Jason Daye 
Yeah, yeah. No, that’s that’s, that’s good. As we are kind of pressing into this just a little bit more, Ellen, speaking to pastors and ministry leaders kind of on a, you know, a general level thinking about ministry in the local context, obviously, people unfortunately, you know, go through, you know, strains and marriage, betrayals and marriage, these types of things. If you were to sit down with with a pastor, you know, maybe a young pastor, who is, you know, in the early throes of ministry, and you would say, from your experience of working in counseling was so many people who have gone through these these situations over the years. What advice would you give to that newer pastor about, you know, what ministry? Or what decisions? Or what things should you have in place within your local church context, to be prepared to minister to people who are experiencing betrayal?

Ellen Dykas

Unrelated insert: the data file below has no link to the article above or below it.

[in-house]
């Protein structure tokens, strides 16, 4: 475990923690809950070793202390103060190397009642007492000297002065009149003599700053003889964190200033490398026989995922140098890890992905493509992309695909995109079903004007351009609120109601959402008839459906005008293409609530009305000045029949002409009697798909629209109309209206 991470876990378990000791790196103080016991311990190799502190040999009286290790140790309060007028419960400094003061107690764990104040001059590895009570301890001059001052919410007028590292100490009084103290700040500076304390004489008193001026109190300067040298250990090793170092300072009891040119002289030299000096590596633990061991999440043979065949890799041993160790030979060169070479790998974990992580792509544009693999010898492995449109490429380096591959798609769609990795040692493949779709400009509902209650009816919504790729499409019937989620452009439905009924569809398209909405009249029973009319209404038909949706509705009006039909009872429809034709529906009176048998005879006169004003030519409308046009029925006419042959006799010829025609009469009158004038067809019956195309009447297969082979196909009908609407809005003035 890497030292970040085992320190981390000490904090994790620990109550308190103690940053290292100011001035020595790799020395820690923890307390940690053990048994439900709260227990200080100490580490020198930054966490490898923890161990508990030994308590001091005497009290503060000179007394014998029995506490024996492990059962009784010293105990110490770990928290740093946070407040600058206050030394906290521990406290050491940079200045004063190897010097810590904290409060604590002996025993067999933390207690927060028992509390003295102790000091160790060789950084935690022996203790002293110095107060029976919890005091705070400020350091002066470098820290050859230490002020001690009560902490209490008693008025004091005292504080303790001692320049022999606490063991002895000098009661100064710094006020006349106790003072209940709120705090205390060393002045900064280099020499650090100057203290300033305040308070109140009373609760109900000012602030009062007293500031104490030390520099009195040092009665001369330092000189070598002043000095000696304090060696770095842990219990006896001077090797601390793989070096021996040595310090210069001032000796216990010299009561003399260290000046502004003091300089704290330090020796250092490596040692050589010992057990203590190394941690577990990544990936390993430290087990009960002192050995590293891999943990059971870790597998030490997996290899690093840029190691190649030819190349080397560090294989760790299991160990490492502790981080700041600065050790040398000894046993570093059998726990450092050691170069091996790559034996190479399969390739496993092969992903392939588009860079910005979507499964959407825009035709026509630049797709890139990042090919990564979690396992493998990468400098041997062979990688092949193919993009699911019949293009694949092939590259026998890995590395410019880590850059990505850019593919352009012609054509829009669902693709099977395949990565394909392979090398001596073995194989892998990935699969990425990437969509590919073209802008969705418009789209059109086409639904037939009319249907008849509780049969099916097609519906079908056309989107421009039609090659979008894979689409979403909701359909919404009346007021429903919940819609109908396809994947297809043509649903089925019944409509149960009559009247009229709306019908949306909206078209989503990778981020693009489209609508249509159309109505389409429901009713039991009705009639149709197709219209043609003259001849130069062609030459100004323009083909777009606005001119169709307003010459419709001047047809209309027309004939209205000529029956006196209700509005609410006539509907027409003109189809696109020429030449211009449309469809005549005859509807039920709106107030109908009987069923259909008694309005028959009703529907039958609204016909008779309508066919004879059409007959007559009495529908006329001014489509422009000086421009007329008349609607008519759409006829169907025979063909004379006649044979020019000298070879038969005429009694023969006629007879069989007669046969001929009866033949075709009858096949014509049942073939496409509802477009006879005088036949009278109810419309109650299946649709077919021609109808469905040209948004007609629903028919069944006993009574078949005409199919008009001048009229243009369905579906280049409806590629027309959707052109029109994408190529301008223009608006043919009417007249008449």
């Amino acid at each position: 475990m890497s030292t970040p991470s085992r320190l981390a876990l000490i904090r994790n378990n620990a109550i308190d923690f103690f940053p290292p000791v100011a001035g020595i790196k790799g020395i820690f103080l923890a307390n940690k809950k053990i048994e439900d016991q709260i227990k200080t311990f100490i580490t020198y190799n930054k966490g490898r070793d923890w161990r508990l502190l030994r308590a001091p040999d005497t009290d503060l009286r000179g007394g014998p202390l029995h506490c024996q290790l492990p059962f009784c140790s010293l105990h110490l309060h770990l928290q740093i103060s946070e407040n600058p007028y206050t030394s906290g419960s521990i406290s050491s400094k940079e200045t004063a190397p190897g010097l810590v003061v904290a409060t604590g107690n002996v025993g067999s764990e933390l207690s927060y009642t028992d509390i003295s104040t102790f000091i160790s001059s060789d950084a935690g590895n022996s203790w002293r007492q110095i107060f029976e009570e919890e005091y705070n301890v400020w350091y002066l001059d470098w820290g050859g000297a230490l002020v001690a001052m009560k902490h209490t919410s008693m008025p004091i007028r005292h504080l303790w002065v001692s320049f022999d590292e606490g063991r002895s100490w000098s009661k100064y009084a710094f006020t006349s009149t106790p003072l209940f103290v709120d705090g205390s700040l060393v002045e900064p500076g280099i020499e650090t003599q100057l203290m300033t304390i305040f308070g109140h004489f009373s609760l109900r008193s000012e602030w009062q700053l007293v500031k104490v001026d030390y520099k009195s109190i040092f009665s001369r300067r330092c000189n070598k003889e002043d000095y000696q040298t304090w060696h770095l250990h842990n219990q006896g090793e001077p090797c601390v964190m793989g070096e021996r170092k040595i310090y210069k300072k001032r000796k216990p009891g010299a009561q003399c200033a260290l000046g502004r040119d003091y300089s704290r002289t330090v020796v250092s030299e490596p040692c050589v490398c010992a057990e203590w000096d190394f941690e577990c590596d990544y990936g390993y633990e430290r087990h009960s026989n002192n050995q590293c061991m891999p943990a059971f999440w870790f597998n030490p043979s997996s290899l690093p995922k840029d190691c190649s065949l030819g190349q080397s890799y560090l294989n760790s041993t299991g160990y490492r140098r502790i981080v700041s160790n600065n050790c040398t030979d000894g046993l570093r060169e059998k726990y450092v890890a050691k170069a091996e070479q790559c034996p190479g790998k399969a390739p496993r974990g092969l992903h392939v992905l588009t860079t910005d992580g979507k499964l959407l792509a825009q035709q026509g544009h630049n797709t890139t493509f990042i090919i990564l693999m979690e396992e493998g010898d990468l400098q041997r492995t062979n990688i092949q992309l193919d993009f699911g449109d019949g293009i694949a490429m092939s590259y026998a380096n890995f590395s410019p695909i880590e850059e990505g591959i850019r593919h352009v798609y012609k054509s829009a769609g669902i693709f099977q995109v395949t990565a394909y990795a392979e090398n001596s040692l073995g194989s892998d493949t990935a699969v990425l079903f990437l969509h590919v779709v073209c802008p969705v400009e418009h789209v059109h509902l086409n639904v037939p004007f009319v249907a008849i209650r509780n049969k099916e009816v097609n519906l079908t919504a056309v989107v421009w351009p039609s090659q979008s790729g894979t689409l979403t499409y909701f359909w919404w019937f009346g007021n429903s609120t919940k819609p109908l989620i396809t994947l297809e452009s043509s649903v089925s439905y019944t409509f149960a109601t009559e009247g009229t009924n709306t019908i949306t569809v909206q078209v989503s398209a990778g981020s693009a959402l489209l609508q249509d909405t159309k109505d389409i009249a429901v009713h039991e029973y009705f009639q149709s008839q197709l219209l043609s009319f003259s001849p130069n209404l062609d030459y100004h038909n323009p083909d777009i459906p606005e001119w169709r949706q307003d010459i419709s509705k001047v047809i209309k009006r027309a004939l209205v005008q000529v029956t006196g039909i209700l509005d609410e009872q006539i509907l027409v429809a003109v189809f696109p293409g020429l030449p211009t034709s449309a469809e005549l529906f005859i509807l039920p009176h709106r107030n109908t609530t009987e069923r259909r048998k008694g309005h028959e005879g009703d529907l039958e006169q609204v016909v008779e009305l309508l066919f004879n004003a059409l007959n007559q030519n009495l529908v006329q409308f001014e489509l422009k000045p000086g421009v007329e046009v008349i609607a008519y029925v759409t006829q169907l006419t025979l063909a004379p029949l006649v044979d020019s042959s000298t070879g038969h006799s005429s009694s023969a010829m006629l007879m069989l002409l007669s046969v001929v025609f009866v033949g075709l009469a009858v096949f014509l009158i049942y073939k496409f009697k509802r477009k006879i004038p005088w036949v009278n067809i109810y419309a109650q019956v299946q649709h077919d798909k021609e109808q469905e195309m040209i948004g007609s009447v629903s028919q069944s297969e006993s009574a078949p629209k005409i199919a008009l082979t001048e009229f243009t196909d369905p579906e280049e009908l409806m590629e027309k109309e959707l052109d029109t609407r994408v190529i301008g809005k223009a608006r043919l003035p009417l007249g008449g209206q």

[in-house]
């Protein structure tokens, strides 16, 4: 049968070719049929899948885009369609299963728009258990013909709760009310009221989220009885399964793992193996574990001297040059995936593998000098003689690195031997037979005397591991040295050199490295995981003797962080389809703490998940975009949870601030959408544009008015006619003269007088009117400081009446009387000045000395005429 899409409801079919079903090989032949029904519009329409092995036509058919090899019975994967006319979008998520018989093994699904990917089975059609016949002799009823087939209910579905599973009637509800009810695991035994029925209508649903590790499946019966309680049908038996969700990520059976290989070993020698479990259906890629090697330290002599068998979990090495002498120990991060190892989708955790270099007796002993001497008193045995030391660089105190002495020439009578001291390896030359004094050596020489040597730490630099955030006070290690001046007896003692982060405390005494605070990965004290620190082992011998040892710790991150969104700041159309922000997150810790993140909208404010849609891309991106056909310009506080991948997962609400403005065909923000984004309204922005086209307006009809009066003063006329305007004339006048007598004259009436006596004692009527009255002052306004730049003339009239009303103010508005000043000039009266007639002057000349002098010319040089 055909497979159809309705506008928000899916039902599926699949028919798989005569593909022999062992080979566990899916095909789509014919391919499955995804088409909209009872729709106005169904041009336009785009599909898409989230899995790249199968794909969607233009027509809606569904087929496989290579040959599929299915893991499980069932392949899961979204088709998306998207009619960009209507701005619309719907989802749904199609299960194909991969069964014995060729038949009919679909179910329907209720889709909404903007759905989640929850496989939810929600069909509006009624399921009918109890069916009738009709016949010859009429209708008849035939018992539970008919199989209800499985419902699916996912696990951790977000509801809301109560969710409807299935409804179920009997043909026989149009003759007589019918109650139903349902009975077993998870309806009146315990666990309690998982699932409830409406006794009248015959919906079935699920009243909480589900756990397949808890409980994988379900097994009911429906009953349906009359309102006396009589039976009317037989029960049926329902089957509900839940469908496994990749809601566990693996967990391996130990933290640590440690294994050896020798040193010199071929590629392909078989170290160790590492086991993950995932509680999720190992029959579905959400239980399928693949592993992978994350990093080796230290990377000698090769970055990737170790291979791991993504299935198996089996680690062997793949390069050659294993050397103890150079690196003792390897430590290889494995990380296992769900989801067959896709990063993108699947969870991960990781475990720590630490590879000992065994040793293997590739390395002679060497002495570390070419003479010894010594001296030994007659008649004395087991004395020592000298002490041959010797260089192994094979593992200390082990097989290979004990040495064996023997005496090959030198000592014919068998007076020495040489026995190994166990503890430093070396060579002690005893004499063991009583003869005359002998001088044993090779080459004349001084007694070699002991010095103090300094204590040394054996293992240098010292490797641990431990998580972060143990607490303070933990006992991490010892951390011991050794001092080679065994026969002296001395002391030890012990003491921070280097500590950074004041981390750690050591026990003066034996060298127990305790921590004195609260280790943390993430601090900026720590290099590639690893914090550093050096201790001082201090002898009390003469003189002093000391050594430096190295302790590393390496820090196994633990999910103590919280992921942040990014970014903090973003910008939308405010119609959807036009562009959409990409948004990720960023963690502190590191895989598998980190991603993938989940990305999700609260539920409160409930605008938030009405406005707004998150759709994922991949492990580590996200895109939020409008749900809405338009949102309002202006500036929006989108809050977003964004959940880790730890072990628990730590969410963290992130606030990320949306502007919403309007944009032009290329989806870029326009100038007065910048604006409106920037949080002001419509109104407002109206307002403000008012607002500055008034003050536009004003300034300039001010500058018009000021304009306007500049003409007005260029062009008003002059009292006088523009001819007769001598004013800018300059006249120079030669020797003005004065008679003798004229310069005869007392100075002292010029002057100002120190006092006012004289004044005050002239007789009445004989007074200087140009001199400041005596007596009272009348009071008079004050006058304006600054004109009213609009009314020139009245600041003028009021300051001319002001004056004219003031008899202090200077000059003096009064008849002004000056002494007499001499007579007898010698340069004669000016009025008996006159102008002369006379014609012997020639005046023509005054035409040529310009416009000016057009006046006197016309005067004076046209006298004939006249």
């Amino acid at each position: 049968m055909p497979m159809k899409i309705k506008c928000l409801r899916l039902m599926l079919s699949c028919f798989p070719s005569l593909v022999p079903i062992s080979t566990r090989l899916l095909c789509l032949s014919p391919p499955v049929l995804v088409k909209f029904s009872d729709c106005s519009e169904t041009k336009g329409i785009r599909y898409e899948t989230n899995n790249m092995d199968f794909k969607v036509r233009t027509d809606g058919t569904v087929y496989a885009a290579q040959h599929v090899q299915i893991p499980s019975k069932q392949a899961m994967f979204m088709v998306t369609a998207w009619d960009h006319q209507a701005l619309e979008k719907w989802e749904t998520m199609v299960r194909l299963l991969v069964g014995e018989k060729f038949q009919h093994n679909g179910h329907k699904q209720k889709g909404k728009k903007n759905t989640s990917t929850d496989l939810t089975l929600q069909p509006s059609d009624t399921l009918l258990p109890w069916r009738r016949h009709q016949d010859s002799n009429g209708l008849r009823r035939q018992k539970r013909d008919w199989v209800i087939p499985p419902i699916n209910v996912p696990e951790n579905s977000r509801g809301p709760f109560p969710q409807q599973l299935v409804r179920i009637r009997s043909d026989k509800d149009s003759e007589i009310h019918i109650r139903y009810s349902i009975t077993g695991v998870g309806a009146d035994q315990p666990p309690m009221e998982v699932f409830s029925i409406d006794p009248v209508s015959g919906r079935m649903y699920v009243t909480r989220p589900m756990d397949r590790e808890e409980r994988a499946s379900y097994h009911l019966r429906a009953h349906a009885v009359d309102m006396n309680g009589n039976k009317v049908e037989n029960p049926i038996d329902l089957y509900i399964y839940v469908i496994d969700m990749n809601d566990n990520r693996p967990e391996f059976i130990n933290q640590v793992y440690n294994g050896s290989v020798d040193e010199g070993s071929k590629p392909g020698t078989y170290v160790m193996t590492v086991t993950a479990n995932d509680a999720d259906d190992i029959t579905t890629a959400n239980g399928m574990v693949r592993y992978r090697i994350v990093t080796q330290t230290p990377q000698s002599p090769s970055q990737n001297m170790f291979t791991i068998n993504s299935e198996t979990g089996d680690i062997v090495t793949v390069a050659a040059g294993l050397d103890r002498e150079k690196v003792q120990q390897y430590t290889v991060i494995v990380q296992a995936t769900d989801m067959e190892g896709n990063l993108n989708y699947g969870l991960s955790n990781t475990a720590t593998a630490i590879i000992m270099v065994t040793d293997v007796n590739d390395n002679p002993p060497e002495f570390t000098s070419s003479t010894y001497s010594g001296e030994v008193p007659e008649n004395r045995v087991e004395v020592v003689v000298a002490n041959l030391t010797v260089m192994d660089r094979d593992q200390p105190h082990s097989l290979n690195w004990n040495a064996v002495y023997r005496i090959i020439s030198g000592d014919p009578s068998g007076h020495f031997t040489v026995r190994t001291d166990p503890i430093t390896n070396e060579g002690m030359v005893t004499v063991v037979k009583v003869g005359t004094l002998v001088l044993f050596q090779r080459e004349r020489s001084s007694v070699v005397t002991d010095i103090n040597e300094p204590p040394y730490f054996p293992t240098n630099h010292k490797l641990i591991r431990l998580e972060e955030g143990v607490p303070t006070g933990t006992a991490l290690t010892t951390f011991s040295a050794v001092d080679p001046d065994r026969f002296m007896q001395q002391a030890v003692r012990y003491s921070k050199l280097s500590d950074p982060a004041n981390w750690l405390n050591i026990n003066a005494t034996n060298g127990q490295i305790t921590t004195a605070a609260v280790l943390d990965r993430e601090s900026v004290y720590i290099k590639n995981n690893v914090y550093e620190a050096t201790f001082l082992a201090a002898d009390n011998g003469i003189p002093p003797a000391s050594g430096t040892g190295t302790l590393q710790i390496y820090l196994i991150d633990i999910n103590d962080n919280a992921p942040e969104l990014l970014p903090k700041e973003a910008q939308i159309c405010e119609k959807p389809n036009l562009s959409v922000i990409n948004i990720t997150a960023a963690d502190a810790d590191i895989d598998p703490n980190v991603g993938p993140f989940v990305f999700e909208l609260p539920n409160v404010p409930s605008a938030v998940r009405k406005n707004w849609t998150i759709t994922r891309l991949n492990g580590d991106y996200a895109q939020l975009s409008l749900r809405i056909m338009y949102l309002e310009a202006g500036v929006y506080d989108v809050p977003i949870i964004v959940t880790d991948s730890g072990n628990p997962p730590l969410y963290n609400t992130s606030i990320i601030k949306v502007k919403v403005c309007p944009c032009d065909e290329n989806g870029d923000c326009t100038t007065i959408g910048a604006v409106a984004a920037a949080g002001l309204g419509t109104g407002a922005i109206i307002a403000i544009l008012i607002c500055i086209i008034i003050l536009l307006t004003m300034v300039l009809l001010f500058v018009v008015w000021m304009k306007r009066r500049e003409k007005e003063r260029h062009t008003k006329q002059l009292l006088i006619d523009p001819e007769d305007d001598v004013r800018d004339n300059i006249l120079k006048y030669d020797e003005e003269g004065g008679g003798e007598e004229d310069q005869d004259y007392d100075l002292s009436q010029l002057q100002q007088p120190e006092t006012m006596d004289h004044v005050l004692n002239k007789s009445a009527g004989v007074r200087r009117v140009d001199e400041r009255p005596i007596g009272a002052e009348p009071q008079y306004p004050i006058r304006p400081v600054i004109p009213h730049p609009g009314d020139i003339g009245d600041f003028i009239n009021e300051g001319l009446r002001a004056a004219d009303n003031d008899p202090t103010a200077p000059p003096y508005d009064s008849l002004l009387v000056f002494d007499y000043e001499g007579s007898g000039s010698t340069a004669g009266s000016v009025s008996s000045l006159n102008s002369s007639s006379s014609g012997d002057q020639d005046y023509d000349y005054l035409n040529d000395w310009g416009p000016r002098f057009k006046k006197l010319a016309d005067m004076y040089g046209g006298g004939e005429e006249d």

Yeah. Love this question. So, you know, for starters, to that younger brother, I would say, you need to be reaching out and cultivating relationships with older men in the church who are wise in the Lord who have some degree of ministry maturity, hopefully, that’s available, if it’s not available, then you’re reaching out to your network of pastors. Do not believe, I think the false idea that you need to pastor this on your own. So you need a network of, you know, resources, even like this, this podcast where you are learning wisdom and gleaning from those that have gone before you. So that would be the foundation, but then providing and trying to cultivate that in the local context. And so something that my church has done recently, and we do have younger pastors, they’re all younger than I am, is we we’ve raised up to two aspects of ministry, one is a ministry for women in crisis. That’s a short term, it’s not discipleship, or even counseling, its women in crisis could be marriage could be something else, where another ministry and spiritually mature woman is matched up with them, to walk with them kind of as a compassionate companion for a time. And what we’re talking about would absolutely be a context to say a woman’s marriage blows up. So it’s having women who are also built, being equipped for the works of ministry in your church, not only the men, but the women as well. And then having, you know, targeting maybe one or two or more couples, depending on the size of your church, who have weathered suffering together. It doesn’t even need to be this specifically. But who have weathered suffering, and they’ve come through it stronger in Christ, more humble and wise in the Lord. And you begin talking with those couples of hey, would you be willing to be ready to be called on for other couples in our church that might face this form of suffering? And not for long term counseling, but to even be a safe, comfortable landing place for a couple to even talk about what’s going on? So I think those are going to be key things learning about the impact of betrayal, trauma, sexual infidelity and marriage. And then looking around praying, Lord, would you raise up a couple of other couples who are older than I am who are just more seasoned in life and marriage than I am? To be a part of a team that would really be focused on prayer and encouragement for those that are struggling. I mean, I think those would be my primary thoughts.